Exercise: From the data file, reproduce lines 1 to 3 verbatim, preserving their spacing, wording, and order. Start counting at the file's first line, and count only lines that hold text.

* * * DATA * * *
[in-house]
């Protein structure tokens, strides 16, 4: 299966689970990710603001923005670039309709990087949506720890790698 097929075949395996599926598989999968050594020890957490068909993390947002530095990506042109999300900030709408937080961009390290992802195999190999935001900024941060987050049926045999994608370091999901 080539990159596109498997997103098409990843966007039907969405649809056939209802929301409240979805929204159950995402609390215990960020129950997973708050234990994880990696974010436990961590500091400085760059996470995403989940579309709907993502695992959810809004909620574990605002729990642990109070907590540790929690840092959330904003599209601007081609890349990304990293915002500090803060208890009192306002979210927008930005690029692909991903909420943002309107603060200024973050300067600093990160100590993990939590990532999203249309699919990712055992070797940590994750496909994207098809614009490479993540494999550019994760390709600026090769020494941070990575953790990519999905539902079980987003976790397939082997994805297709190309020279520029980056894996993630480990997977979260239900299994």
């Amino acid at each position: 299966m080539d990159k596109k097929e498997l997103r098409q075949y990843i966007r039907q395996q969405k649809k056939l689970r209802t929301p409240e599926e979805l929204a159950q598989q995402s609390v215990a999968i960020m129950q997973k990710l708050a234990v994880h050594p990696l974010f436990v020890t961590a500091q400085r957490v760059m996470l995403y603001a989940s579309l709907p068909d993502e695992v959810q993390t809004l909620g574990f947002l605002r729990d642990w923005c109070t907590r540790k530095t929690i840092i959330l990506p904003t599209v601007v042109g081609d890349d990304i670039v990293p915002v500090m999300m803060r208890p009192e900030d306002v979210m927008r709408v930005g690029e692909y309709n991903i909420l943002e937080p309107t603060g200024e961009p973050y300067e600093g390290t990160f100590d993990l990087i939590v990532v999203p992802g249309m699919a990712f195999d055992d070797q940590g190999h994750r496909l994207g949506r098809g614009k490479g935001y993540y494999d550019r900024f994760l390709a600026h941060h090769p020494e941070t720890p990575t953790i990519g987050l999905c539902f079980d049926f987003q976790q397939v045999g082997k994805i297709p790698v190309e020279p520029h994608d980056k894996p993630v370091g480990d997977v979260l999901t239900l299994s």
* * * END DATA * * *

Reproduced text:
[in-house]
């Protein structure tokens, strides 16, 4: 299966689970990710603001923005670039309709990087949506720890790698 097929075949395996599926598989999968050594020890957490068909993390947002530095990506042109999300900030709408937080961009390290992802195999190999935001900024941060987050049926045999994608370091999901 080539990159596109498997997103098409990843966007039907969405649809056939209802929301409240979805929204159950995402609390215990960020129950997973708050234990994880990696974010436990961590500091400085760059996470995403989940579309709907993502695992959810809004909620574990605002729990642990109070907590540790929690840092959330904003599209601007081609890349990304990293915002500090803060208890009192306002979210927008930005690029692909991903909420943002309107603060200024973050300067600093990160100590993990939590990532999203249309699919990712055992070797940590994750496909994207098809614009490479993540494999550019994760390709600026090769020494941070990575953790990519999905539902079980987003976790397939082997994805297709190309020279520029980056894996993630480990997977979260239900299994």
């Amino acid at each position: 299966m080539d990159k596109k097929e498997l997103r098409q075949y990843i966007r039907q395996q969405k649809k056939l689970r209802t929301p409240e599926e979805l929204a159950q598989q995402s609390v215990a999968i960020m129950q997973k990710l708050a234990v994880h050594p990696l974010f436990v020890t961590a500091q400085r957490v760059m996470l995403y603001a989940s579309l709907p068909d993502e695992v959810q993390t809004l909620g574990f947002l605002r729990d642990w923005c109070t907590r540790k530095t929690i840092i959330l990506p904003t599209v601007v042109g081609d890349d990304i670039v990293p915002v500090m999300m803060r208890p009192e900030d306002v979210m927008r709408v930005g690029e692909y309709n991903i909420l943002e937080p309107t603060g200024e961009p973050y300067e600093g390290t990160f100590d993990l990087i939590v990532v999203p992802g249309m699919a990712f195999d055992d070797q940590g190999h994750r496909l994207g949506r098809g614009k490479g935001y993540y494999d550019r900024f994760l390709a600026h941060h090769p020494e941070t720890p990575t953790i990519g987050l999905c539902f079980d049926f987003q976790q397939v045999g082997k994805i297709p790698v190309e020279p520029h994608d980056k894996p993630v370091g480990d997977v979260l999901t239900l299994s």